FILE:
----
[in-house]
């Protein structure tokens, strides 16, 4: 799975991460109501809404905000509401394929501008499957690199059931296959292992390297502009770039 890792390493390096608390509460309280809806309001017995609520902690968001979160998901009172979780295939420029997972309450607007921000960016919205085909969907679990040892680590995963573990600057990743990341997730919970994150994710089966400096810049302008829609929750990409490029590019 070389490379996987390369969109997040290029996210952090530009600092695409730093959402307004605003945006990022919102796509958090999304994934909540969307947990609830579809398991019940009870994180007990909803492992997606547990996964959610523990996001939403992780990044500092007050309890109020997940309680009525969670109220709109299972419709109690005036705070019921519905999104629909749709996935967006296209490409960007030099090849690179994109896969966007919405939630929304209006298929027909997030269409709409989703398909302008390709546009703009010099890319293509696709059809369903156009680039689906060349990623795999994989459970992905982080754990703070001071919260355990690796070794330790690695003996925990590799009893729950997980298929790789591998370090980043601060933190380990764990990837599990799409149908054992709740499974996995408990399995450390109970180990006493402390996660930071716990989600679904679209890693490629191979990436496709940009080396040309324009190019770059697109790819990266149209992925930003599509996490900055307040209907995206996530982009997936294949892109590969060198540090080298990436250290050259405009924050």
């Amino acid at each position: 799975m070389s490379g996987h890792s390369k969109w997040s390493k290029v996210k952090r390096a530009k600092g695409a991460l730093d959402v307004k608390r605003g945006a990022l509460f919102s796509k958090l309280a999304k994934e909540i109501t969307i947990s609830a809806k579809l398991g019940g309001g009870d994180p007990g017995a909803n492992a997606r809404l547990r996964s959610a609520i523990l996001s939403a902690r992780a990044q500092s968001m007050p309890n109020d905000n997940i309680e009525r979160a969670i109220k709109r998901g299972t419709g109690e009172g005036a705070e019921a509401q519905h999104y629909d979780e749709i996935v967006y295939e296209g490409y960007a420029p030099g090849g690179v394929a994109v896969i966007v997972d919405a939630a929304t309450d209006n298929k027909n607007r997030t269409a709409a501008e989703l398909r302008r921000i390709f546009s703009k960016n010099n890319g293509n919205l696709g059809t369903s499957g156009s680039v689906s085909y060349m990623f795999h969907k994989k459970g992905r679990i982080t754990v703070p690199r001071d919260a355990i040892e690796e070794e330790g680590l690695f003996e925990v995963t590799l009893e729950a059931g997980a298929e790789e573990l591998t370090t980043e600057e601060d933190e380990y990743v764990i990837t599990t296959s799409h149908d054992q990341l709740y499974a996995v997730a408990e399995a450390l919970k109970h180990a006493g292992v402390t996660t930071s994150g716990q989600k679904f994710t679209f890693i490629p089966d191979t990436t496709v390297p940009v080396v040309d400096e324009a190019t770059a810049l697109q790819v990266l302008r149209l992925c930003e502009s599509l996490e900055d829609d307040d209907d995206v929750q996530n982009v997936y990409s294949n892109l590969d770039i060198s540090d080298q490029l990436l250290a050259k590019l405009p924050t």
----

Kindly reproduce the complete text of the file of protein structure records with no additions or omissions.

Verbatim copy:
[in-house]
């Protein structure tokens, strides 16, 4: 799975991460109501809404905000509401394929501008499957690199059931296959292992390297502009770039 890792390493390096608390509460309280809806309001017995609520902690968001979160998901009172979780295939420029997972309450607007921000960016919205085909969907679990040892680590995963573990600057990743990341997730919970994150994710089966400096810049302008829609929750990409490029590019 070389490379996987390369969109997040290029996210952090530009600092695409730093959402307004605003945006990022919102796509958090999304994934909540969307947990609830579809398991019940009870994180007990909803492992997606547990996964959610523990996001939403992780990044500092007050309890109020997940309680009525969670109220709109299972419709109690005036705070019921519905999104629909749709996935967006296209490409960007030099090849690179994109896969966007919405939630929304209006298929027909997030269409709409989703398909302008390709546009703009010099890319293509696709059809369903156009680039689906060349990623795999994989459970992905982080754990703070001071919260355990690796070794330790690695003996925990590799009893729950997980298929790789591998370090980043601060933190380990764990990837599990799409149908054992709740499974996995408990399995450390109970180990006493402390996660930071716990989600679904679209890693490629191979990436496709940009080396040309324009190019770059697109790819990266149209992925930003599509996490900055307040209907995206996530982009997936294949892109590969060198540090080298990436250290050259405009924050």
């Amino acid at each position: 799975m070389s490379g996987h890792s390369k969109w997040s390493k290029v996210k952090r390096a530009k600092g695409a991460l730093d959402v307004k608390r605003g945006a990022l509460f919102s796509k958090l309280a999304k994934e909540i109501t969307i947990s609830a809806k579809l398991g019940g309001g009870d994180p007990g017995a909803n492992a997606r809404l547990r996964s959610a609520i523990l996001s939403a902690r992780a990044q500092s968001m007050p309890n109020d905000n997940i309680e009525r979160a969670i109220k709109r998901g299972t419709g109690e009172g005036a705070e019921a509401q519905h999104y629909d979780e749709i996935v967006y295939e296209g490409y960007a420029p030099g090849g690179v394929a994109v896969i966007v997972d919405a939630a929304t309450d209006n298929k027909n607007r997030t269409a709409a501008e989703l398909r302008r921000i390709f546009s703009k960016n010099n890319g293509n919205l696709g059809t369903s499957g156009s680039v689906s085909y060349m990623f795999h969907k994989k459970g992905r679990i982080t754990v703070p690199r001071d919260a355990i040892e690796e070794e330790g680590l690695f003996e925990v995963t590799l009893e729950a059931g997980a298929e790789e573990l591998t370090t980043e600057e601060d933190e380990y990743v764990i990837t599990t296959s799409h149908d054992q990341l709740y499974a996995v997730a408990e399995a450390l919970k109970h180990a006493g292992v402390t996660t930071s994150g716990q989600k679904f994710t679209f890693i490629p089966d191979t990436t496709v390297p940009v080396v040309d400096e324009a190019t770059a810049l697109q790819v990266l302008r149209l992925c930003e502009s599509l996490e900055d829609d307040d209907d995206v929750q996530n982009v997936y990409s294949n892109l590969d770039i060198s540090d080298q490029l990436l250290a050259k590019l405009p924050t």